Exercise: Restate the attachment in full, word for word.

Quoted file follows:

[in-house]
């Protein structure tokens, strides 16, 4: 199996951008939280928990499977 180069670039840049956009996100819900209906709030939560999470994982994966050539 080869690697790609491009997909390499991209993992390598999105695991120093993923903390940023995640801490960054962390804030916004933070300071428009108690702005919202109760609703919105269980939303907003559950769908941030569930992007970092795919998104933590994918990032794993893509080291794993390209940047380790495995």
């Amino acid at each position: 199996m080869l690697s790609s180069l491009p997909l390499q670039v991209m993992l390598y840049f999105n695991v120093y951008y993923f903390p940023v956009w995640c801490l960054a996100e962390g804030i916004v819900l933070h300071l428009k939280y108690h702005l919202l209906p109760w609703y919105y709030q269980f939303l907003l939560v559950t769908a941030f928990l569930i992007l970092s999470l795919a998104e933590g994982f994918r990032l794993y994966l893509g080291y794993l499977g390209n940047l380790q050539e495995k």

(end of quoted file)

[in-house]
């Protein structure tokens, strides 16, 4: 199996951008939280928990499977 180069670039840049956009996100819900209906709030939560999470994982994966050539 080869690697790609491009997909390499991209993992390598999105695991120093993923903390940023995640801490960054962390804030916004933070300071428009108690702005919202109760609703919105269980939303907003559950769908941030569930992007970092795919998104933590994918990032794993893509080291794993390209940047380790495995």
């Amino acid at each position: 199996m080869l690697s790609s180069l491009p997909l390499q670039v991209m993992l390598y840049f999105n695991v120093y951008y993923f903390p940023v956009w995640c801490l960054a996100e962390g804030i916004v819900l933070h300071l428009k939280y108690h702005l919202l209906p109760w609703y919105y709030q269980f939303l907003l939560v559950t769908a941030f928990l569930i992007l970092s999470l795919a998104e933590g994982f994918r990032l794993y994966l893509g080291y794993l499977g390209n940047l380790q050539e495995k």